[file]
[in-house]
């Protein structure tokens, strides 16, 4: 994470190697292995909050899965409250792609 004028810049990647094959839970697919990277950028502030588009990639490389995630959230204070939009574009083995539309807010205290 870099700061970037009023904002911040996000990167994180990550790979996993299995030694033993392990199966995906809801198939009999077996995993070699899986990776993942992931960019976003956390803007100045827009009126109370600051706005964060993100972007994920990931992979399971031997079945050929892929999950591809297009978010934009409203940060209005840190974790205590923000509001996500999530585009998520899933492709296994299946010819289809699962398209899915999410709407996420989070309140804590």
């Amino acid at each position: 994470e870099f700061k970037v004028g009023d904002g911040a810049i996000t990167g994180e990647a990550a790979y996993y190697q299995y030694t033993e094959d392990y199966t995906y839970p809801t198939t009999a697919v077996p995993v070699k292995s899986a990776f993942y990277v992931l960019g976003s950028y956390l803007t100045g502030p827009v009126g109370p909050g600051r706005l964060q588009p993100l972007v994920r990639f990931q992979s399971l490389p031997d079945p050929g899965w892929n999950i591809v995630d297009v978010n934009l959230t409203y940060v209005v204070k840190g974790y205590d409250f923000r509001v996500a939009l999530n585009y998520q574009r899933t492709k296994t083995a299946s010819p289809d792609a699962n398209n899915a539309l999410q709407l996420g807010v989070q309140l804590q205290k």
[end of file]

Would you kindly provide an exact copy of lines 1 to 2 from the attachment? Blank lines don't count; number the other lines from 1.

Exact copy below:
[in-house]
């Protein structure tokens, strides 16, 4: 994470190697292995909050899965409250792609 004028810049990647094959839970697919990277950028502030588009990639490389995630959230204070939009574009083995539309807010205290 870099700061970037009023904002911040996000990167994180990550790979996993299995030694033993392990199966995906809801198939009999077996995993070699899986990776993942992931960019976003956390803007100045827009009126109370600051706005964060993100972007994920990931992979399971031997079945050929892929999950591809297009978010934009409203940060209005840190974790205590923000509001996500999530585009998520899933492709296994299946010819289809699962398209899915999410709407996420989070309140804590």